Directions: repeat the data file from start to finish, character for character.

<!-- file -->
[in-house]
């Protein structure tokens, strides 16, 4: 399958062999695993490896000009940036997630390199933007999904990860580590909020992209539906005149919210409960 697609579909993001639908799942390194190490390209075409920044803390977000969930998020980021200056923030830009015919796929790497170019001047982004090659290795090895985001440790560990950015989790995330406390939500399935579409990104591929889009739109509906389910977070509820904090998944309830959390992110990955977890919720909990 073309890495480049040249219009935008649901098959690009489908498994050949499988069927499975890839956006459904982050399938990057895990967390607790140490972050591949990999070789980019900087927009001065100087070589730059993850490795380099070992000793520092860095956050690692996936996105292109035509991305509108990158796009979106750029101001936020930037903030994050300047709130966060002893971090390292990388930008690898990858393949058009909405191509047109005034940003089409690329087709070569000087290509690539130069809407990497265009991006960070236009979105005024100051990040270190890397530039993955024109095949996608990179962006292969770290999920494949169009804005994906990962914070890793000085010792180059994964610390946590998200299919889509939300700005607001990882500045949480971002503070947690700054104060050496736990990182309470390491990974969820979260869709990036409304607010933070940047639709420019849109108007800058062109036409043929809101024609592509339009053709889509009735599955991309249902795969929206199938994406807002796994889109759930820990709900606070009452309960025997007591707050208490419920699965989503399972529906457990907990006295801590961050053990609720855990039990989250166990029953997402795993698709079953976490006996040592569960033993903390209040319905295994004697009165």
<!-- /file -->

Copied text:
[in-house]
């Protein structure tokens, strides 16, 4: 399958062999695993490896000009940036997630390199933007999904990860580590909020992209539906005149919210409960 697609579909993001639908799942390194190490390209075409920044803390977000969930998020980021200056923030830009015919796929790497170019001047982004090659290795090895985001440790560990950015989790995330406390939500399935579409990104591929889009739109509906389910977070509820904090998944309830959390992110990955977890919720909990 073309890495480049040249219009935008649901098959690009489908498994050949499988069927499975890839956006459904982050399938990057895990967390607790140490972050591949990999070789980019900087927009001065100087070589730059993850490795380099070992000793520092860095956050690692996936996105292109035509991305509108990158796009979106750029101001936020930037903030994050300047709130966060002893971090390292990388930008690898990858393949058009909405191509047109005034940003089409690329087709070569000087290509690539130069809407990497265009991006960070236009979105005024100051990040270190890397530039993955024109095949996608990179962006292969770290999920494949169009804005994906990962914070890793000085010792180059994964610390946590998200299919889509939300700005607001990882500045949480971002503070947690700054104060050496736990990182309470390491990974969820979260869709990036409304607010933070940047639709420019849109108007800058062109036409043929809101024609592509339009053709889509009735599955991309249902795969929206199938994406807002796994889109759930820990709900606070009452309960025997007591707050208490419920699965989503399972529906457990907990006295801590961050053990609720855990039990989250166990029953997402795993698709079953976490006996040592569960033993903390209040319905295994004697009165």